Dr. Brian Boer, an intensive care unit doctor working in the COVID-19 wing of Nebraska Medicine in Omaha, said his “nightmare scenario” is that the hospital “is a scenario in which a non-coronavirus patient must be turned away because a seam is bursting.” With too much COVID. “
“Ask my colleagues and partners and we’re there,” Boer said in ABC News’ daily news podcast “Start Here.”
“From the perspective of the trajectory we’re going on, going on like this, we’ll end up with a scenario where we have to make really difficult decisions and tell people that we can do it.” Not giving them what we can normally have Don’t,” he added. “I’m knocking on that door now.”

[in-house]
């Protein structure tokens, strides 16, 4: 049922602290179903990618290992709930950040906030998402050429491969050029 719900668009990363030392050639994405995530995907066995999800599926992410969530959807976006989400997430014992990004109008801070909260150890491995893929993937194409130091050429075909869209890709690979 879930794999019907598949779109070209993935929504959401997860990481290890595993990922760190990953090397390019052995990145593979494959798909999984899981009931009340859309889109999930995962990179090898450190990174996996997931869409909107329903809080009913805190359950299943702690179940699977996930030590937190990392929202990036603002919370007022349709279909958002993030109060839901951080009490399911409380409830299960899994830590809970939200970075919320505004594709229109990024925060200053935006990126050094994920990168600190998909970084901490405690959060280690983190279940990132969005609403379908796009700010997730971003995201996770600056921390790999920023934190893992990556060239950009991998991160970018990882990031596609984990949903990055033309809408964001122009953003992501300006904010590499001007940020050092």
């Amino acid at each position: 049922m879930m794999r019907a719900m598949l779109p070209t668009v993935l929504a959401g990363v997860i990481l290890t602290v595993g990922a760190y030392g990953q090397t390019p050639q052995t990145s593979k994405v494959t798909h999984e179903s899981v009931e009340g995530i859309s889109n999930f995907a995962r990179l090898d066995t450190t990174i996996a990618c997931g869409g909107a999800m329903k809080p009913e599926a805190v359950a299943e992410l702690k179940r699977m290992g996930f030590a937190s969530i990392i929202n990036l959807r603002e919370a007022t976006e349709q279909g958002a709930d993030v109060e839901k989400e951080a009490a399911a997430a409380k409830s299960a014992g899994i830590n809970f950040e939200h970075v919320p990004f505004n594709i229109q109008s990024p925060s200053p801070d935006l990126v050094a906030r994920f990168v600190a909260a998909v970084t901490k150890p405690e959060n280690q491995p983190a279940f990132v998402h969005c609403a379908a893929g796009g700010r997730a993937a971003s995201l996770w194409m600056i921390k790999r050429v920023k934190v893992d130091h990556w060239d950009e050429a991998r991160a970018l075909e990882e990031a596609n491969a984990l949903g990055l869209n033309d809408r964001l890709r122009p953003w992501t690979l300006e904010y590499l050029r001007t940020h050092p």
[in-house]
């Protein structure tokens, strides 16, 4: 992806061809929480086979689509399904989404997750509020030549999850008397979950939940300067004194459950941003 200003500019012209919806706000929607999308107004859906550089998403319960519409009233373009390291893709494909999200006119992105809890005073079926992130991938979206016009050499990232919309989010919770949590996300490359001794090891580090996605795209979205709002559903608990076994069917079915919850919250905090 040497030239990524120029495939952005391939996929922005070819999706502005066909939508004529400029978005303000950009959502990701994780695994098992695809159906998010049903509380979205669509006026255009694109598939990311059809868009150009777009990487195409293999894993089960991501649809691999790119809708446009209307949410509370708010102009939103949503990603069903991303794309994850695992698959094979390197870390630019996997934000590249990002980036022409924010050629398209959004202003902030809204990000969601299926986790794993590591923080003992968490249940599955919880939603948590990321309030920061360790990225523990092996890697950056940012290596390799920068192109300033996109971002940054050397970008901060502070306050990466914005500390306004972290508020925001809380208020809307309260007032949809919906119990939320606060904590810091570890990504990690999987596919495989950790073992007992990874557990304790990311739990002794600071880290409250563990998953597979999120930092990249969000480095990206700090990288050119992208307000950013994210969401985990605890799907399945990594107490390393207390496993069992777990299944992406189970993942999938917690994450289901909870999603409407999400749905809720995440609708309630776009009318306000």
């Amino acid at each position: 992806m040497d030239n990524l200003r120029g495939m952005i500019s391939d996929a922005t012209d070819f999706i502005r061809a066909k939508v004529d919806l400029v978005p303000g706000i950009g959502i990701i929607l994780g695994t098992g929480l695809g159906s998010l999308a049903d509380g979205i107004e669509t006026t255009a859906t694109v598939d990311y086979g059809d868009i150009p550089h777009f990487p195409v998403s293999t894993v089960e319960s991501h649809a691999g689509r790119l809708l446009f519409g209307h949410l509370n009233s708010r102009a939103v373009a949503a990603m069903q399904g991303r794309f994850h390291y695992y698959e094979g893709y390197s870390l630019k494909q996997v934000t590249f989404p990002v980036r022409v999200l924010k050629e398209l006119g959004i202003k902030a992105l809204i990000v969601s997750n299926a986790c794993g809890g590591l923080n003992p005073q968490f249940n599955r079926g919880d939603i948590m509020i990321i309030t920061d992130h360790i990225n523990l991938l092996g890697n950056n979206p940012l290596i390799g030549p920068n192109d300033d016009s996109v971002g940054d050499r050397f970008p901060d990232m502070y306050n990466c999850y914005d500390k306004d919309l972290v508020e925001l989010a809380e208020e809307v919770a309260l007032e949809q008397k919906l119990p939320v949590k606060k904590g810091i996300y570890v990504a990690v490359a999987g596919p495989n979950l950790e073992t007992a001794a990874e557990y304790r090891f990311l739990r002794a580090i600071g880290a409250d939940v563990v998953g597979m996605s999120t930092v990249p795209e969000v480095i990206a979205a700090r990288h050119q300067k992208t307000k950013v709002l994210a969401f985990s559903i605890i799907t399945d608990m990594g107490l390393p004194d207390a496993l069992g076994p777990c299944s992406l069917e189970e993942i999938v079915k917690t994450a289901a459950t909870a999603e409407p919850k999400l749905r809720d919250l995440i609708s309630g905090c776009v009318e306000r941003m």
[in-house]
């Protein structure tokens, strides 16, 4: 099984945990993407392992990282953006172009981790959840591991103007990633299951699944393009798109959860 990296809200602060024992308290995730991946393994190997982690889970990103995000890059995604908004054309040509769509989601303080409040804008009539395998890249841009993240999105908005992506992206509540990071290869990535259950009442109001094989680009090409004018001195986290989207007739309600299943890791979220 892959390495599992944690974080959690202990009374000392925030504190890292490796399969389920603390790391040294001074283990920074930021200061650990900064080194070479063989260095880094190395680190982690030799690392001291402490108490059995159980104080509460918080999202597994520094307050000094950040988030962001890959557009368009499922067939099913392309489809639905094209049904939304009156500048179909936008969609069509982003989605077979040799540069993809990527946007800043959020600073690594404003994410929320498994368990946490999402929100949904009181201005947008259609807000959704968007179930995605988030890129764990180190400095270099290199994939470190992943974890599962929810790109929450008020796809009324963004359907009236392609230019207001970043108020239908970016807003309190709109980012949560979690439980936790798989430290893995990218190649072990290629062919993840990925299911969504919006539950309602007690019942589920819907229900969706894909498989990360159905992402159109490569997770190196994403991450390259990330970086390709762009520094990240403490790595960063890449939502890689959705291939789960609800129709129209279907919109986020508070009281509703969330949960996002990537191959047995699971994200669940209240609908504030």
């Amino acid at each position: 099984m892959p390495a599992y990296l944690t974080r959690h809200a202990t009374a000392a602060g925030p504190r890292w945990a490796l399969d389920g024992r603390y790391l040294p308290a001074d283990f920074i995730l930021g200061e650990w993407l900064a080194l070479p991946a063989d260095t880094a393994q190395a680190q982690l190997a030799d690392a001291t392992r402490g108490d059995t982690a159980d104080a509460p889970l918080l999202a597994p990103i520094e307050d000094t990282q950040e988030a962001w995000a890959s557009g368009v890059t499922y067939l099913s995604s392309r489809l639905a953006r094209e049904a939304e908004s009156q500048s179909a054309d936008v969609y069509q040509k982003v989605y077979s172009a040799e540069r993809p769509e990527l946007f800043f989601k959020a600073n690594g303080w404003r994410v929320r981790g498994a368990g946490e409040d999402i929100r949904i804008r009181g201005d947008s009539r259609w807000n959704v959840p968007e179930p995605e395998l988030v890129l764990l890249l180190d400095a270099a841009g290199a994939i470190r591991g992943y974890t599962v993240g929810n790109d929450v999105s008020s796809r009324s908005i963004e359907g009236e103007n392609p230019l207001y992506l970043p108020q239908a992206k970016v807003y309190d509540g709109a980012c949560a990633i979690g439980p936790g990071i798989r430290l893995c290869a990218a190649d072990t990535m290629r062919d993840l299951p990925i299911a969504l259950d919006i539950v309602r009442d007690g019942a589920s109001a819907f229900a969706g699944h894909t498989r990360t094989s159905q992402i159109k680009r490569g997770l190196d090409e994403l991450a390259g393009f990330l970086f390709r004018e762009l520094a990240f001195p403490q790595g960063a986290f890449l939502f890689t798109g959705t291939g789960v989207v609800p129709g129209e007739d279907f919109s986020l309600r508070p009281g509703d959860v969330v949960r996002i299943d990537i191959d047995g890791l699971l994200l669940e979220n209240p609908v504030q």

The number of people admitted to COVID-19 every day in Nebraska has quadrupled over the past month, and Bohr says it reflects what nearly half of all ICU patients have seen in his hospital fighting the disease.
The problem, he said, is not a lack of ICU beds or ventilators, but a lack of adequate personnel.
“We’re going to build a bed or have a ventilator and space or equipment,” said Boer. “We don’t have corpses.” “We have no nurses, respiratory therapists, residents, advanced care providers, and doctors to take care of that person.”
Bohr said he is not seeing much spread among healthcare providers thanks to personal protective equipment.
“We’re more concerned about getting sick in the community than getting sick at work. That’s true,” he said.
The report appeared in the episode of ABC News’ daily news podcast “Start Here” on Tuesday, November 17, 2020.
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